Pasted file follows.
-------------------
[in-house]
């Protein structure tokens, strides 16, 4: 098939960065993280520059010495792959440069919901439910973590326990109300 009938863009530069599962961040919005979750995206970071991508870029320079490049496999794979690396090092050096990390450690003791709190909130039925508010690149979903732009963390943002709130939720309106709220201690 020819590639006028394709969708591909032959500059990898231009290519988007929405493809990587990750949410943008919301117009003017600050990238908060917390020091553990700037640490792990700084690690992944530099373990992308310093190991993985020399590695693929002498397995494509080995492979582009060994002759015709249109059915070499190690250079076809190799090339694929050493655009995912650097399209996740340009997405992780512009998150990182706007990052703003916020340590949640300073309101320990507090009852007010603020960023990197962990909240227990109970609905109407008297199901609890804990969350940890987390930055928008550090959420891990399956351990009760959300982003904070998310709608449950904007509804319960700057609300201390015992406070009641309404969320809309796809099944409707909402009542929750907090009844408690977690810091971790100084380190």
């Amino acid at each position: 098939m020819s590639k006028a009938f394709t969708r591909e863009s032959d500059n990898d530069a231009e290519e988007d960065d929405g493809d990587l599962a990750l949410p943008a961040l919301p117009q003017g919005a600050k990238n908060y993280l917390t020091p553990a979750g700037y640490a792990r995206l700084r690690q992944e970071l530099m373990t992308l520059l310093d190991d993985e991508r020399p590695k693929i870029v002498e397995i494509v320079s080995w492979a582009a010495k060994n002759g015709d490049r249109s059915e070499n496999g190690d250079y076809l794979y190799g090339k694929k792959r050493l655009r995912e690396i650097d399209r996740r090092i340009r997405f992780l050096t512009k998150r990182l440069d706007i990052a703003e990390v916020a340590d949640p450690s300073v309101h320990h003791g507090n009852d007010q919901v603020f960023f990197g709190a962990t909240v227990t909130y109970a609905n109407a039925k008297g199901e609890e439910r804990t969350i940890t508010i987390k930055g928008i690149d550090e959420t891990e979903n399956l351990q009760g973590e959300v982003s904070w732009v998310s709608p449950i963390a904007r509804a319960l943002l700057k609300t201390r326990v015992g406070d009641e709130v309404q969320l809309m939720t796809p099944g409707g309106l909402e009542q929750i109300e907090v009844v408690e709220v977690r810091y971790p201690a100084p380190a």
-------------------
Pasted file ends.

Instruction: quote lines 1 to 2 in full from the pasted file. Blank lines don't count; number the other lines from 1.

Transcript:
[in-house]
């Protein structure tokens, strides 16, 4: 098939960065993280520059010495792959440069919901439910973590326990109300 009938863009530069599962961040919005979750995206970071991508870029320079490049496999794979690396090092050096990390450690003791709190909130039925508010690149979903732009963390943002709130939720309106709220201690 020819590639006028394709969708591909032959500059990898231009290519988007929405493809990587990750949410943008919301117009003017600050990238908060917390020091553990700037640490792990700084690690992944530099373990992308310093190991993985020399590695693929002498397995494509080995492979582009060994002759015709249109059915070499190690250079076809190799090339694929050493655009995912650097399209996740340009997405992780512009998150990182706007990052703003916020340590949640300073309101320990507090009852007010603020960023990197962990909240227990109970609905109407008297199901609890804990969350940890987390930055928008550090959420891990399956351990009760959300982003904070998310709608449950904007509804319960700057609300201390015992406070009641309404969320809309796809099944409707909402009542929750907090009844408690977690810091971790100084380190």